Editor’s note: This is the first in a four-part series about affirmative action at the University of California. It was prompted by Fisher v. University of Texas at Austin, a case that will come before the U.S. Supreme Court this week debating the role of race in the admissions process.
The role of affirmative action in the university admissions process will once again be brought before the U.S. Supreme Court and into the national spotlight this week, representing the next step in a long history of debates that has often found itself played out at the University of California.
Fisher v. University of Texas at Austin, which is set to begin opening arguments Wednesday, was brought against the university by a white student who claims her rejection from UT Austin was due to the university’s policy of considering race in the admissions process.
The University of California entered the debate in August when UC President Mark Yudof and the chancellors of all 10 UC campuses filed an amicus curiae brief in support of the University of Texas — a move that is emblematic of a tension that has long existed in the University of California system. Though the so-called friend of the court brief establishes the UC system’s support for UT Austin and its acknowledgement of race in undergraduate admissions, the university cannot formally acknowledge race in its own admissions decisions.
The university initially found itself part of the national affirmative action debate in 1978 with the case Regents of the University of California v. Bakke. In that instance, the U.S Supreme Court found that using racial quotas in the admissions process was unconstitutional but that considering race in university admissions to admit more minority students was permissible under the Constitution. Race continued to be used as a factor in the admissions process at many universities, including the University of California.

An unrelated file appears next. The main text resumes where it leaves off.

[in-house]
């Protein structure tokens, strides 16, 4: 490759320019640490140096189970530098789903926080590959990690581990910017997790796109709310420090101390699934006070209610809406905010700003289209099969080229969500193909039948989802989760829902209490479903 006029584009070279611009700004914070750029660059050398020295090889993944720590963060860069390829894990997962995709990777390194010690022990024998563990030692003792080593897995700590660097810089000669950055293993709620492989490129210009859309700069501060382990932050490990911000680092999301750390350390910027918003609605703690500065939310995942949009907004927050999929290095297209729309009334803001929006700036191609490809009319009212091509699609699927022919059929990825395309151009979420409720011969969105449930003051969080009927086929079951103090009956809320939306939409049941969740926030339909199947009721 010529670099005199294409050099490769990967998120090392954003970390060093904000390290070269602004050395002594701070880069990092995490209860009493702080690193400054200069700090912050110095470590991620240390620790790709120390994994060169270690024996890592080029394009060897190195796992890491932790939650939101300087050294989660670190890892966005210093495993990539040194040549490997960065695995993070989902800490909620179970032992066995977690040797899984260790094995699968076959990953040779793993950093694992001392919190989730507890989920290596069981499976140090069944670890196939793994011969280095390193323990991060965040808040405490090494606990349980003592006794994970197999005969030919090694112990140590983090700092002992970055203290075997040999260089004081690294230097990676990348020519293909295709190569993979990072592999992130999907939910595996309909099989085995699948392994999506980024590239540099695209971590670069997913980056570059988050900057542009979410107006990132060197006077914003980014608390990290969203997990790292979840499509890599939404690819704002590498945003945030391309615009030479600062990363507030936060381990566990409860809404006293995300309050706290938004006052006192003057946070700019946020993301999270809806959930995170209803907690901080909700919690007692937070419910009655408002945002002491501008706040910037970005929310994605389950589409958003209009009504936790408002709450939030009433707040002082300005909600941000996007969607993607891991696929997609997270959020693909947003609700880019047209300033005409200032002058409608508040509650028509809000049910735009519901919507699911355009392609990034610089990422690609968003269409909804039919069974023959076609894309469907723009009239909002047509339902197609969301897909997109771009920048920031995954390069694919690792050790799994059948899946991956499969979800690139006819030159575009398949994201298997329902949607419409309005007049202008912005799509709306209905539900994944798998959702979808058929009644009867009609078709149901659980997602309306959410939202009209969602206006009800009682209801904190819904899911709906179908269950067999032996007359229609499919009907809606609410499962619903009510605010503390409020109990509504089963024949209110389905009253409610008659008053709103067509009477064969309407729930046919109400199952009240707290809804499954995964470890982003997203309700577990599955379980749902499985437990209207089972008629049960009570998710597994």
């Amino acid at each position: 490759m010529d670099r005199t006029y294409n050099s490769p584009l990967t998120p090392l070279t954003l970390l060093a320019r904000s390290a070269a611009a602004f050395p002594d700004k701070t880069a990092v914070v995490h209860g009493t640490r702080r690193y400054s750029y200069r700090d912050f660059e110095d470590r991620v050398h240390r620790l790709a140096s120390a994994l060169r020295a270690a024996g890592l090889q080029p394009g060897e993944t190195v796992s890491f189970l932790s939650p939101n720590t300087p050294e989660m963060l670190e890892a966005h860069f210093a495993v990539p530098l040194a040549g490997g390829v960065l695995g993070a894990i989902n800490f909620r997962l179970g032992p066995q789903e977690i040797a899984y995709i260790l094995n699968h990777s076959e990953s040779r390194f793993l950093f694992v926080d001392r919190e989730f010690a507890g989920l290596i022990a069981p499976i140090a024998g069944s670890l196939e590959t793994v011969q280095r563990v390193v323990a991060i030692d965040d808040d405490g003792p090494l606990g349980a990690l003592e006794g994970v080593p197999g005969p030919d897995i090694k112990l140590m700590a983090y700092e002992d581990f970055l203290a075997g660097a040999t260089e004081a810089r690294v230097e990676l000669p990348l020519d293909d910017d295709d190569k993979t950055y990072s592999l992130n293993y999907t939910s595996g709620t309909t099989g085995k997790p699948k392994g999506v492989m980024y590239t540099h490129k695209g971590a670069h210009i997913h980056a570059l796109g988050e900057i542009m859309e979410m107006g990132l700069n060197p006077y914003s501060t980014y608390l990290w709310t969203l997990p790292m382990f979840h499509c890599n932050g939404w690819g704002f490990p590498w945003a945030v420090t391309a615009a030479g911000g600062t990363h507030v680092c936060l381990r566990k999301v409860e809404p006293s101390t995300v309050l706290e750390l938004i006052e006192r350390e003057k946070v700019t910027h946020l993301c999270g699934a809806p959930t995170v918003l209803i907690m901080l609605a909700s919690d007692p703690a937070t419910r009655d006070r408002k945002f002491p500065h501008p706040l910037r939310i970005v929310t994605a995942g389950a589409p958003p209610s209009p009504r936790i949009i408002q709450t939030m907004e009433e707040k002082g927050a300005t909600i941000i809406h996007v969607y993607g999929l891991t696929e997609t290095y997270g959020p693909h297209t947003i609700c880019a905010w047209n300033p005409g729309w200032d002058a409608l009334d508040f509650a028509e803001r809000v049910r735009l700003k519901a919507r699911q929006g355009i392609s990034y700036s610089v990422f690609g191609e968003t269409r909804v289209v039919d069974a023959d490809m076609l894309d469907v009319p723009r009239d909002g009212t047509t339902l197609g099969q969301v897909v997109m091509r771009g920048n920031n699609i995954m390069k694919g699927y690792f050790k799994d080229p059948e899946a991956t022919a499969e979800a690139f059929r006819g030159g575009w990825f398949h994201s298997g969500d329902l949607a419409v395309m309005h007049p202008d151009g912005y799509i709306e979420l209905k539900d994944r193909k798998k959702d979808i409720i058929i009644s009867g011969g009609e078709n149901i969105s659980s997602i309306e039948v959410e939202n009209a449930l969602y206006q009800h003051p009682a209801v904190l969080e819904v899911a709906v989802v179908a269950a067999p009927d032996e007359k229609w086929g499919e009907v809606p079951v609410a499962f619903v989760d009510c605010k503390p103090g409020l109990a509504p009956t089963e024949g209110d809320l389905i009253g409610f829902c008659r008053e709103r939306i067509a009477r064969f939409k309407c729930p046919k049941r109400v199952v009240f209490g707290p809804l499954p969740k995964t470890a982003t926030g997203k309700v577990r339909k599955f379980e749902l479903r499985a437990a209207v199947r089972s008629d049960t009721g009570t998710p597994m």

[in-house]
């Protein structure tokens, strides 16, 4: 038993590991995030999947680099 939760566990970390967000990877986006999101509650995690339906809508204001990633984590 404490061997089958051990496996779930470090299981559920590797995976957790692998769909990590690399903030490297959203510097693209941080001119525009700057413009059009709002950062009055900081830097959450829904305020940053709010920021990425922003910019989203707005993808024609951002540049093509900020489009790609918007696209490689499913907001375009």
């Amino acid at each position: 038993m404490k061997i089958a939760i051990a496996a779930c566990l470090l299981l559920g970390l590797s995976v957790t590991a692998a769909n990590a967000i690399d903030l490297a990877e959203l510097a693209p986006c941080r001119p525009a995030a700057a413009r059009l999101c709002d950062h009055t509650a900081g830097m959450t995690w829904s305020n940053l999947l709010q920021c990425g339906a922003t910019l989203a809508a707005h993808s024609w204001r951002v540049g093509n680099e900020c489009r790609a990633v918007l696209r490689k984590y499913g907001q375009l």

The issue came more immediately to the UC Berkeley campus in the mid-1990s, when the UC Board of Regents met to discuss the policy of using race as an admissions criterion.
That discussion came about due to the efforts of the Cook family, whose son, James, had been rejected from UC San Diego’s medical school but was accepted into Harvard University’s. The family approached legislators and UC officials with statistics they argued showed that race was too large a factor in the admissions process and the reason their son, who is white, had been denied admission.
The Cooks ended up speaking to then-UC Regent Ward Connerly, now an outspoken critic of affirmative action.
“They had approached a lot of people, and at that time, affirmative action, or ‘race preferences,’ as I call it, was an untouchable subject,” Connerly said. “For reasons of political correctness, people did not want to get involved in the issue, and I felt at least obliged to investigate it.”
Connerly approached the UC Office of the President as well as chancellors of the UC campuses to verify the Cooks’ statistics. The chancellors agreed that race was used as a factor in the admissions process but argued it was worthwhile in the pursuit of diversity, according to Connerly. While Connerly grew increasingly uncomfortable with his findings, many chancellors felt differently.
“During my time in the UC Berkeley administration, which extended from 1989-2000 … there was strong support for affirmative action,” said former UC Berkeley executive vice chancellor and provost Carol Christ.